Sure enough, I found a lovely amethyst bracelet which feels great, and also a fluorite bracelet which the stall-owner is lengthening for me and which I’ll pick up next week. Here’s the amethyst bracelet:
I was also going to buy an amethyst pendant and felt a bit uncertain about it, until ……. DADAAA ……. I noticed a beautiful chrysocolla necklace right at the back. Since I came to North Cyprus I’ve been really drawn to chrysocolla. It’s a fantastic stone and I get the feeling that, for me, it is Aphrodite’s rock. Aphrodite is the goddess of Cyprus. She is reputed to have emerged from the waves close to a rock near Paphos in the south, now known as Aphrodite’s Rock. Aphrodite’s Pool and the Sanctuary of Aphrodite also exist around the Paphos-Limassol area, and the spirit of Aphrodite permeates the atmosphere of Cyprus.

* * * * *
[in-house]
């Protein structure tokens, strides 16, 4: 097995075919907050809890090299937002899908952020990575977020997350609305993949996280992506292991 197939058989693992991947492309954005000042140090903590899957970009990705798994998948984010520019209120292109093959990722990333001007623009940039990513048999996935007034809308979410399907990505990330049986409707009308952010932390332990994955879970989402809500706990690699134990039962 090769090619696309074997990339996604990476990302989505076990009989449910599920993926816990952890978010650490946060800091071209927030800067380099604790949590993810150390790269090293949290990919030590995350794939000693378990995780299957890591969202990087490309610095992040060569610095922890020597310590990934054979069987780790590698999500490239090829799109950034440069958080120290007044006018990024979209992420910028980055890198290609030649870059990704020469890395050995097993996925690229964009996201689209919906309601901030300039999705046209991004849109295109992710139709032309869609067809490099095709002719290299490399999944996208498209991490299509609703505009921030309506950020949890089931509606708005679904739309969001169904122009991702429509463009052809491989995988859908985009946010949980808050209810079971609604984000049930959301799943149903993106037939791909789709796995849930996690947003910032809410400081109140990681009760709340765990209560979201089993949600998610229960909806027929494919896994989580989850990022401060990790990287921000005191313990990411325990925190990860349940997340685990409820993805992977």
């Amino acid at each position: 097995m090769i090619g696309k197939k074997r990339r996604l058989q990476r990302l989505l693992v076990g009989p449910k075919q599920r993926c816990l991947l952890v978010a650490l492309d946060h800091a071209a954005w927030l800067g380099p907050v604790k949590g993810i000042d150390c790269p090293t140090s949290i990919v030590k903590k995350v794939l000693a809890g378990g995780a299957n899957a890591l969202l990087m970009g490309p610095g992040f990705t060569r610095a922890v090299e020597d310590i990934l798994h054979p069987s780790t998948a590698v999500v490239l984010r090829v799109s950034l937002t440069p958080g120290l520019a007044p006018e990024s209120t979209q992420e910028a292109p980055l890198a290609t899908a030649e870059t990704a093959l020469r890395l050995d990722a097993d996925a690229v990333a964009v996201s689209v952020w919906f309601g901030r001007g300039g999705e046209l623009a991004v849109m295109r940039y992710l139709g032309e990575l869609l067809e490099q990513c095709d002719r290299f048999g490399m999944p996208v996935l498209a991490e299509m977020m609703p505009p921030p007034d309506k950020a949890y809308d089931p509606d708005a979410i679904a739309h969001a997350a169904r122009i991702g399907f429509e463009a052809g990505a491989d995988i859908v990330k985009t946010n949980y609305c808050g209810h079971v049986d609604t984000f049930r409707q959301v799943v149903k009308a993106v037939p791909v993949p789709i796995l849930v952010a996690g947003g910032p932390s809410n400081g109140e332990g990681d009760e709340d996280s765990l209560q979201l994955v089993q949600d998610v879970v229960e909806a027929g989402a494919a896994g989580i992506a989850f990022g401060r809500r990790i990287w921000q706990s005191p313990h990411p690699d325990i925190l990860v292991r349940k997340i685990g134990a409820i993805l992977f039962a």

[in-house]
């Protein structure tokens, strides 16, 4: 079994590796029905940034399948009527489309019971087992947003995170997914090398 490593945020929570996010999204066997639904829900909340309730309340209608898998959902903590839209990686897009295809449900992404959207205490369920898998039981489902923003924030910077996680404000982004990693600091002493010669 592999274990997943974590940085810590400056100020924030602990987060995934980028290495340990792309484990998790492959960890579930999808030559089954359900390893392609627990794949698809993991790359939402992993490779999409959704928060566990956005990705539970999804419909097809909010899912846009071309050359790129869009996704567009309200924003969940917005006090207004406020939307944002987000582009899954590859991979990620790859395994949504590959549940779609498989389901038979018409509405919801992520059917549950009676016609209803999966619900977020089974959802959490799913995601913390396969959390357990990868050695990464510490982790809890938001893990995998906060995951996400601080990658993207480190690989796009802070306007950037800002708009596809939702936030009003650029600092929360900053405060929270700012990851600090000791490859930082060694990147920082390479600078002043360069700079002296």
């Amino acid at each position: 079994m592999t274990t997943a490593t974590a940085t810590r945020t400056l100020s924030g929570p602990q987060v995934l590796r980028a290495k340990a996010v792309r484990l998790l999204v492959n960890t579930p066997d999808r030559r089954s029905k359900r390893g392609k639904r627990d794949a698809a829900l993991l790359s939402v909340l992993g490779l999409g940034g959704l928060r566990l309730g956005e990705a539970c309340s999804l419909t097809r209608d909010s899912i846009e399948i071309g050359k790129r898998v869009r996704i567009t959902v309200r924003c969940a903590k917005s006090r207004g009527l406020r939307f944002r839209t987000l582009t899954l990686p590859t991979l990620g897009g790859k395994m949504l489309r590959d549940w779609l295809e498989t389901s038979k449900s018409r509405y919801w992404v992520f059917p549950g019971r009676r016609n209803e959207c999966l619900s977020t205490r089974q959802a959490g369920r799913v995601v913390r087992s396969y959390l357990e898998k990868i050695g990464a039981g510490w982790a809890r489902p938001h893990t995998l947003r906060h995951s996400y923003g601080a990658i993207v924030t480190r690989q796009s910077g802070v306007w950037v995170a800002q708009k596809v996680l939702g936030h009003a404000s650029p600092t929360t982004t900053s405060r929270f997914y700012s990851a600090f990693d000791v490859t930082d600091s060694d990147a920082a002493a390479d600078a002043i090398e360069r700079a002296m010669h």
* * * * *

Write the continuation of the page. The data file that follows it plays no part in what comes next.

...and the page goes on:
Since I bought the rose quartz necklace, I’ve been tuning in to how I feel about Aphrodite. She was a powerful goddess because she embodied love, the most powerful energy in the Universe as far as I’m concerned. But I’ve always been a bit peeved by Botticelli’s version of Venus rising from the foamy seas because, well, it’s so damned wimpy. It’s a man’s idea of a maidenly-looking woman who looks basically like a wet fish as far as I’m concerned. When you think about it, love is incredibly powerful and Aphrodite wielded enormous power as the embodiment of love. So I really don’t see her having the very soft energy of rose quartz. But I do envision her embodying the very power of chrysocolla with it’s sea-green colours and its radiant energies. Well, they’re radiant energies for me!